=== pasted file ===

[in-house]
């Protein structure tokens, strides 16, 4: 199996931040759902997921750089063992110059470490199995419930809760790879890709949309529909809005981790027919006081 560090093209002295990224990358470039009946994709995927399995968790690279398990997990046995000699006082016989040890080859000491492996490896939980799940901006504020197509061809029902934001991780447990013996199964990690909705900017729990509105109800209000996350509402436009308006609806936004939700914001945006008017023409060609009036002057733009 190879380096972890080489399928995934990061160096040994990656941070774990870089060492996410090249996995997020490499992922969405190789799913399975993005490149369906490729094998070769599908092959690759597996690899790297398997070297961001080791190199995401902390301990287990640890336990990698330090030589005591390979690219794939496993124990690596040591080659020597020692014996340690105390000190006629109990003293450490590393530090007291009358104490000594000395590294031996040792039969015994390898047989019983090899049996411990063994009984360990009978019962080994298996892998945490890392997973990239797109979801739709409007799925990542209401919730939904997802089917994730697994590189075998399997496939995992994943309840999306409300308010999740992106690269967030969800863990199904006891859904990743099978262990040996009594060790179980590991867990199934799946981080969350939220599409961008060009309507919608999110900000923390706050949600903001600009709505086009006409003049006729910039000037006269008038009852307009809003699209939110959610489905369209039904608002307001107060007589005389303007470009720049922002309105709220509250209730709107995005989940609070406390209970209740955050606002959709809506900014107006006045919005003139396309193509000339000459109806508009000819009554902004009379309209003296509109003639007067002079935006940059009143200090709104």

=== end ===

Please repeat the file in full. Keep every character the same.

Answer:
[in-house]
């Protein structure tokens, strides 16, 4: 199996931040759902997921750089063992110059470490199995419930809760790879890709949309529909809005981790027919006081 560090093209002295990224990358470039009946994709995927399995968790690279398990997990046995000699006082016989040890080859000491492996490896939980799940901006504020197509061809029902934001991780447990013996199964990690909705900017729990509105109800209000996350509402436009308006609806936004939700914001945006008017023409060609009036002057733009 190879380096972890080489399928995934990061160096040994990656941070774990870089060492996410090249996995997020490499992922969405190789799913399975993005490149369906490729094998070769599908092959690759597996690899790297398997070297961001080791190199995401902390301990287990640890336990990698330090030589005591390979690219794939496993124990690596040591080659020597020692014996340690105390000190006629109990003293450490590393530090007291009358104490000594000395590294031996040792039969015994390898047989019983090899049996411990063994009984360990009978019962080994298996892998945490890392997973990239797109979801739709409007799925990542209401919730939904997802089917994730697994590189075998399997496939995992994943309840999306409300308010999740992106690269967030969800863990199904006891859904990743099978262990040996009594060790179980590991867990199934799946981080969350939220599409961008060009309507919608999110900000923390706050949600903001600009709505086009006409003049006729910039000037006269008038009852307009809003699209939110959610489905369209039904608002307001107060007589005389303007470009720049922002309105709220509250209730709107995005989940609070406390209970209740955050606002959709809506900014107006006045919005003139396309193509000339000459109806508009000819009554902004009379309209003296509109003639007067002079935006940059009143200090709104």